How Sharjah Became a Beacon for Architecture
When considering the architectural treasures of the UAE, two images often spring to mind. On one hand there is the ornate, traditional Islamic art of mosques, palaces and historic meeting places. On the other, the country’s string of ultramodern, supertall skyscrapers – from Dubai’s Burj Khalifa to Abu Dhabi’s swirling Capital Gate.
“This barely scratches the surface”, says Amin Alsaden, director of the Sharjah Architecture Triennial, a year-round study in architecture and urbanism across the Middle East and South Asia – the first of its kind. The Triennial will address the changing face of cities and countries across the region, fostering ideas for their future. Beyond mere building design, the event will pose deeper questions about what people want from a home, and why.
“Given the violent legacy of colonialism, many of the nations with which we engage have not been able to develop at the same rate as their counterparts in the rest of the world, or to nurture rich architectural cultures that can meet their aspirations,” says Alsaden, a Harvard University doctor of architectural history who has taught all over the world. “Therefore, and from our unique and central position in the Gulf, the Triennial can become the major platform for architecture and urbanism in this vast region, a hub that hosts relevant debates and provides opportunities for young talents.
“The Triennial considers architecture as an intellectual discipline that manifests itself in physical form,” he adds. “Therefore, we are interested in the agendas that our collaborations bring to Sharjah, and that we can project to the rest of the world.”
The Triennial’s first public programme was held in April, but the show proper begins next November with an event entitled “Rights of Future Generations”, which aims to explore the kinds of places in which future MENASA residents can, and would like to, live. Collective rights are a principle issue – and curator Adrian Lahoud says it’s vital the show can overturn “orientalist cliches” about local architecture.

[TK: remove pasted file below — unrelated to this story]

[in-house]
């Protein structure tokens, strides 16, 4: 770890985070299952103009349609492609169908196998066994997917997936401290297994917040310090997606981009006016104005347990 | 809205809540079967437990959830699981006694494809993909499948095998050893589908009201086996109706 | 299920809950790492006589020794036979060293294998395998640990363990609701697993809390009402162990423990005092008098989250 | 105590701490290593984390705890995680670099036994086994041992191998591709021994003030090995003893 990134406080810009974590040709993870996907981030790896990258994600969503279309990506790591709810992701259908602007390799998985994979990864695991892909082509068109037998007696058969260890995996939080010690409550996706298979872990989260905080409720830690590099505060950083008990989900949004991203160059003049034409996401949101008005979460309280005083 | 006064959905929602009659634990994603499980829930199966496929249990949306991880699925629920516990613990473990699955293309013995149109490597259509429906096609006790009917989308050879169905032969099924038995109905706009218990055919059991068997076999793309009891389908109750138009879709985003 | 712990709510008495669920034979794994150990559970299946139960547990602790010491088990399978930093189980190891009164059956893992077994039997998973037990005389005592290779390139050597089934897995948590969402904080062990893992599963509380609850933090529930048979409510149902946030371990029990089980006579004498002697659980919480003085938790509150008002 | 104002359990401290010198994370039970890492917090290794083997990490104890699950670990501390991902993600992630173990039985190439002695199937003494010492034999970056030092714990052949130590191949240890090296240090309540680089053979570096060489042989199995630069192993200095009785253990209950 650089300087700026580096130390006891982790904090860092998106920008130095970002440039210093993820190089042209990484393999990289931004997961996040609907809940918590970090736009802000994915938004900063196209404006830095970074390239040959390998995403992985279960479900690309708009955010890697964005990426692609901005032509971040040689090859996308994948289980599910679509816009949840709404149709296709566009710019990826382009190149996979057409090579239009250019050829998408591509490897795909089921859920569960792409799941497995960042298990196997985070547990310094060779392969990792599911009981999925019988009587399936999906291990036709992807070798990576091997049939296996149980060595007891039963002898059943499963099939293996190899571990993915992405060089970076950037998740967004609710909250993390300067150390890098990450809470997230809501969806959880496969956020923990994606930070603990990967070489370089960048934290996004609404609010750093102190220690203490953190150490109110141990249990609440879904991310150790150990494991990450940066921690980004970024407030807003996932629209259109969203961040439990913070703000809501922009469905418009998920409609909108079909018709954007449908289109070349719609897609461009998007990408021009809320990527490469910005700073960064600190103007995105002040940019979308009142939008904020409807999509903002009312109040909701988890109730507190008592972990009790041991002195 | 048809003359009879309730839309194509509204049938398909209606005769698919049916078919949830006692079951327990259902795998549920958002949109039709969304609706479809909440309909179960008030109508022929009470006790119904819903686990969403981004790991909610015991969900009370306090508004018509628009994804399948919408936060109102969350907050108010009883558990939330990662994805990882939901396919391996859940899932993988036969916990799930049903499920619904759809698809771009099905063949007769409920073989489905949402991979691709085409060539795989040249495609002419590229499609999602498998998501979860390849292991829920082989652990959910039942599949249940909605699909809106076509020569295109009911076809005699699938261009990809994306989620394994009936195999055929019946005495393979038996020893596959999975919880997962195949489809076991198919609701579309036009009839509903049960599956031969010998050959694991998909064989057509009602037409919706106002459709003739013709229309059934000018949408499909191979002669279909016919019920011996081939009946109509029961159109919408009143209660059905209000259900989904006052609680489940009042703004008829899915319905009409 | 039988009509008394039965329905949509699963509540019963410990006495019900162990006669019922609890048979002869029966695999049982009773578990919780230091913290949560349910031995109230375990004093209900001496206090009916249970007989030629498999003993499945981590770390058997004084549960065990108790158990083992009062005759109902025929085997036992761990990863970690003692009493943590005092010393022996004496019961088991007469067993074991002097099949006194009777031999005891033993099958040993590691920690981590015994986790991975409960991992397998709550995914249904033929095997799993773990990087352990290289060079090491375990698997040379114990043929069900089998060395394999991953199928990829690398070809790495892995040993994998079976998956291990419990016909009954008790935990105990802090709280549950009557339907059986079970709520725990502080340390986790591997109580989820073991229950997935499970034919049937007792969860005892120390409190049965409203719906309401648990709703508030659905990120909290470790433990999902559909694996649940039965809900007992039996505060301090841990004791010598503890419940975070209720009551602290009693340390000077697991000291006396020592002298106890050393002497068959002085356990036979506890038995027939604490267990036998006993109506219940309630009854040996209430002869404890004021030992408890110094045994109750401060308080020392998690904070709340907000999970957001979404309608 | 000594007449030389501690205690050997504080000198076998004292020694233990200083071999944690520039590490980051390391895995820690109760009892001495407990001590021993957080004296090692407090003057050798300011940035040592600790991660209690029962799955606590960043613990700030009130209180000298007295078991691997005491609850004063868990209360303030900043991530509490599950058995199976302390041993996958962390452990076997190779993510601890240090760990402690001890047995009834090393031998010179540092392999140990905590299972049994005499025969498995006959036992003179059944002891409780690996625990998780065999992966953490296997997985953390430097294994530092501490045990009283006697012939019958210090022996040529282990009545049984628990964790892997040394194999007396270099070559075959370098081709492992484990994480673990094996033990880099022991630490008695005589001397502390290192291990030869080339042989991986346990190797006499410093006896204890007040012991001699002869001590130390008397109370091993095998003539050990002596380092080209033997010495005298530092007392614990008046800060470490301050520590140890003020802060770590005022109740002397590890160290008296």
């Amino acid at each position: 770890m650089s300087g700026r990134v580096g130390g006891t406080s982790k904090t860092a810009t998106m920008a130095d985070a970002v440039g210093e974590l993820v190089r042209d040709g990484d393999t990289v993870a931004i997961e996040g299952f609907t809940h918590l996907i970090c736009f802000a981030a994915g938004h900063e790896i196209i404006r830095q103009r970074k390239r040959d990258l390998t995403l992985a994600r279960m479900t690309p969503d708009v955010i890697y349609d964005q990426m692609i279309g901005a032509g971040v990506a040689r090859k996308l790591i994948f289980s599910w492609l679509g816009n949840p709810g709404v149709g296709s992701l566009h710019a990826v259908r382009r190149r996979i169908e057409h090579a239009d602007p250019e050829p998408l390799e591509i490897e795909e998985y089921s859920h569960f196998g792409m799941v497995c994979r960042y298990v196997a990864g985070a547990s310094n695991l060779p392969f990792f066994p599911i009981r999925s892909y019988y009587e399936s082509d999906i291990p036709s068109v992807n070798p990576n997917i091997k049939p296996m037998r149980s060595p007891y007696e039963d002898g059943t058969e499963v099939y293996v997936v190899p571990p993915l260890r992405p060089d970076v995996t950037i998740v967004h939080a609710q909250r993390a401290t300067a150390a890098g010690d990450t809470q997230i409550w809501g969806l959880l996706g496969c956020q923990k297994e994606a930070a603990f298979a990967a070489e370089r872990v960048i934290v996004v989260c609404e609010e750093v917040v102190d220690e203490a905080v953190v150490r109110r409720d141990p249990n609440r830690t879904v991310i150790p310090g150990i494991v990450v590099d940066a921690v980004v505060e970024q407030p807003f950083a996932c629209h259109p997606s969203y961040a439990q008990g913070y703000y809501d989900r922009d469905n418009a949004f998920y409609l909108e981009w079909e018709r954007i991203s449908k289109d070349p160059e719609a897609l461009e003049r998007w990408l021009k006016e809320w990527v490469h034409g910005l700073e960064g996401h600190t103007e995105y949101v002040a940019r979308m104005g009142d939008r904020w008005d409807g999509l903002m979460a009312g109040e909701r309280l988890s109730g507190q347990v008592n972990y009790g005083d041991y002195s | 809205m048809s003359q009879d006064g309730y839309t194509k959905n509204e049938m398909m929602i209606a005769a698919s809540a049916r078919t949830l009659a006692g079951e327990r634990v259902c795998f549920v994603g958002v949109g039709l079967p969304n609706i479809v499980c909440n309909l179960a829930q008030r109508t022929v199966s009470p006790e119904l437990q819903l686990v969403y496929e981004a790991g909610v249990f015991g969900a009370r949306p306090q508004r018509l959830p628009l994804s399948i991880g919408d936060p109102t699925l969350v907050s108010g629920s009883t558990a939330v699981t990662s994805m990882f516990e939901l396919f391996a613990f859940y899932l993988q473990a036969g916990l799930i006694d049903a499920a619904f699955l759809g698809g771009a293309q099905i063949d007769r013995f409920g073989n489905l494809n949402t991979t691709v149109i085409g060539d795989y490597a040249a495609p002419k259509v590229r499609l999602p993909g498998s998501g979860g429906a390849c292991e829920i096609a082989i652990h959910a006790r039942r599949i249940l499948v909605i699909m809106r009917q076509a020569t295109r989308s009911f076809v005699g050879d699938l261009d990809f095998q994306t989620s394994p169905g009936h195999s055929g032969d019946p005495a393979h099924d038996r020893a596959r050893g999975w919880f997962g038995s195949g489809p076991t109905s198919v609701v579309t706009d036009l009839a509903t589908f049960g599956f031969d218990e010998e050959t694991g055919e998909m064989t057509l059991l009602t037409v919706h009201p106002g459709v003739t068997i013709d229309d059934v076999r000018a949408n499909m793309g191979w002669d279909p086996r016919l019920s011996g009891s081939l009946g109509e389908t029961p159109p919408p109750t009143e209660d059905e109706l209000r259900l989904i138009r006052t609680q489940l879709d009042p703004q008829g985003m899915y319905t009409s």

“There's going to be an attempt to rethink architecture beyond a Western European framework," Lahoud told design publication Dezeen.
Sharjah may not seem the most obvious choice as an architectural hub, given the headline-grabbing building projects of its Emirati neighbours. But it is nonetheless home to some fabulous buildings that reflect its rapid change from a pastoral outpost to major port and industrial centre. The drape-like expanse of the Bee’ah Headquarters, designed by renowned architect Zaha Hadid, will draw crowds when it opens next year, too.
“Over the past few years, Sharjah has anchored its position as a beacon of contemporary cultural energy, fostering emerging and established artists, designers and architects not only from the region but the world,” says Riyadh Joucka, founder of the Middle East Architecture Network (MEAN), in Dubai. “As an emirate, it has a wealth of modern architecture that exemplifies the growth of the UAE and as opposite to its neighbouring emirates, the urban fabric is mature and has grown within rational parameters over time, since the 70’s onwards.
“The Triennial is simply a summation of this energy put into an event that has no precedent in the region,” he adds. “I am very excited, to say the least.”